Mr Sylvester Tetteh, the Member of Parliament (MP) for Bortianor- Ngleshie-Amanfrom, has assured aggrieved hawkers of the Kasoa tollbooth of his support in the form of funding to mitigate their plights.
Addressing the hawkers during a protest at the tollbooth on Thursday, he indicated that he was prepared to fund anyone who wanted to learn any profession of their choice.
The MP also promised to collaborate with the Ga South District Assembly to establish a designated market for them to undertake their activities.
The angry hawkers who had massed up around the tollbooth area, objected to the government’s decision to close down the facility, making a case that it would affect their businesses and visit more hardships on them.
But commiserating with them and allaying their fears, Mr Tetteh said “I am ready to support anybody ready to learn a trade so that they will be relieved of some of the pressures”.
“Those complaining here today are my people and they vote for me, and if they vote for me, I always have to step my foot out and support them. But I want them to know that this new arrangement will benefit the entire nation, including them,” he added.
Justifying the government’s move to cease the collection of road and bridge tolls, the MP advanced that the adverse effect of the traffic jam was dire.
“A woman once told me that she was taking her child to the hospital but she lost the child due to the traffic over here.
“The hawkers are always happy when there is traffic jam because it helps their business. But the people who stay in the traffic are lamenting.
“Government is not stopping anybody from selling here. It is the traffic that brings the market here. But we cannot allow people to stay in traffic because of them,” he told the Ghana News Agency (GNA).
When the GNA arrived at the tollbooth around 8:00hours, it observed that the usual gridlock around the place was virtually nonexistent.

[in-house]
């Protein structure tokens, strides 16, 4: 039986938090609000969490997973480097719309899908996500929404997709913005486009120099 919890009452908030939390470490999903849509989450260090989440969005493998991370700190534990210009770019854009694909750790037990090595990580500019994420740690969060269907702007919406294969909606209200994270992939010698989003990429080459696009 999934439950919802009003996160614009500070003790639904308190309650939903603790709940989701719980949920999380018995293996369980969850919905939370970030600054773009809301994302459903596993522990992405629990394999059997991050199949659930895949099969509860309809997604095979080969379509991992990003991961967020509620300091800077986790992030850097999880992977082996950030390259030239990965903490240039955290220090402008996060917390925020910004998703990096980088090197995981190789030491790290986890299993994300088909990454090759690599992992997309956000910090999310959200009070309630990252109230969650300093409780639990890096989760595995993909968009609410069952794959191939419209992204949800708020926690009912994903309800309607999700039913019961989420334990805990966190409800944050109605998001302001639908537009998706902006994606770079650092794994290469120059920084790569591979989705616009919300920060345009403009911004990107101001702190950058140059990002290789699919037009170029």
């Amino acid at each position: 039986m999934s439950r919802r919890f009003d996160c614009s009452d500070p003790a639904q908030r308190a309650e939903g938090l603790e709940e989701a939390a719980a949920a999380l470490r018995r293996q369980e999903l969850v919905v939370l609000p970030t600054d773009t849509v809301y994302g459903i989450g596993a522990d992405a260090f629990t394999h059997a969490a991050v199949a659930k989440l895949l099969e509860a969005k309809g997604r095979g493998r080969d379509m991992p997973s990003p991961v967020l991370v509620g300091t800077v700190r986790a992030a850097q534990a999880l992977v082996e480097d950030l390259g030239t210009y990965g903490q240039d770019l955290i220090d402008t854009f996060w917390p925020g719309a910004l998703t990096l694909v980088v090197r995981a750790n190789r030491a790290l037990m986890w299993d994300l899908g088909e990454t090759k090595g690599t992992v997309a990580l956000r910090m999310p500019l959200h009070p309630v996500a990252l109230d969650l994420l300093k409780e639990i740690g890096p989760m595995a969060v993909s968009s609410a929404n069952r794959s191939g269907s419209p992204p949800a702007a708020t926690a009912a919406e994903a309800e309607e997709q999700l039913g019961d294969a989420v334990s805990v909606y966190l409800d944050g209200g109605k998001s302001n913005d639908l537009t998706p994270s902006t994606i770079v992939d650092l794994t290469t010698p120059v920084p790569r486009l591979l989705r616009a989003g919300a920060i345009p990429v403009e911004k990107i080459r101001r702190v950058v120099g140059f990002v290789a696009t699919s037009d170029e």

There were no tollbooth attendants in the cubicles, resulting in the free flow of traffic but the heavy police presence scared the hawkers who later dispersed from the area.
It appeared many drivers were not aware of the directive as some drivers slowed down and attempted to pay their toll and the empty cubicles left a few of them confused, while many others sped away in joy.
Some of the hawkers who spoke to GNA lamented that the government had taken their food from their table after voting for it, threatening to vote against the governing party in the next elections.
While some of them were concerned about the education and wellbeing of their children as single mothers, others indicated that they had secured loans to do their business and that the directive would put them in an awkward position.
Another young hawker and a student, Ms Abigail Mensah, said she was doomed because selling at the tollbooth was how she supported herself in school.
“How will I go back to school? I come here every time I am on vacation and on weekends to gather some money for school,” she said.
She, therefore, pleaded with the government to suspend the decision or completely rescind it.
The drivers, on the other hand, were happy about the directive because it had brought them relief.
Mr Ken Ofori-Atta on Wednesday, announced the Government’s decision to abolish road and bridge tolls when he presented the 2022 Budget Statement on the floor of Parliament.
Mr Ken Ofori-Atta told Parliament that the proposal would take effect after the budget had been approved.
However, a statement signed by Mr Kwasi Amoako-Attah, the sector Minister and shared with the Ghana News Agency, said the directive would take effect from 1200hrs on Thursday.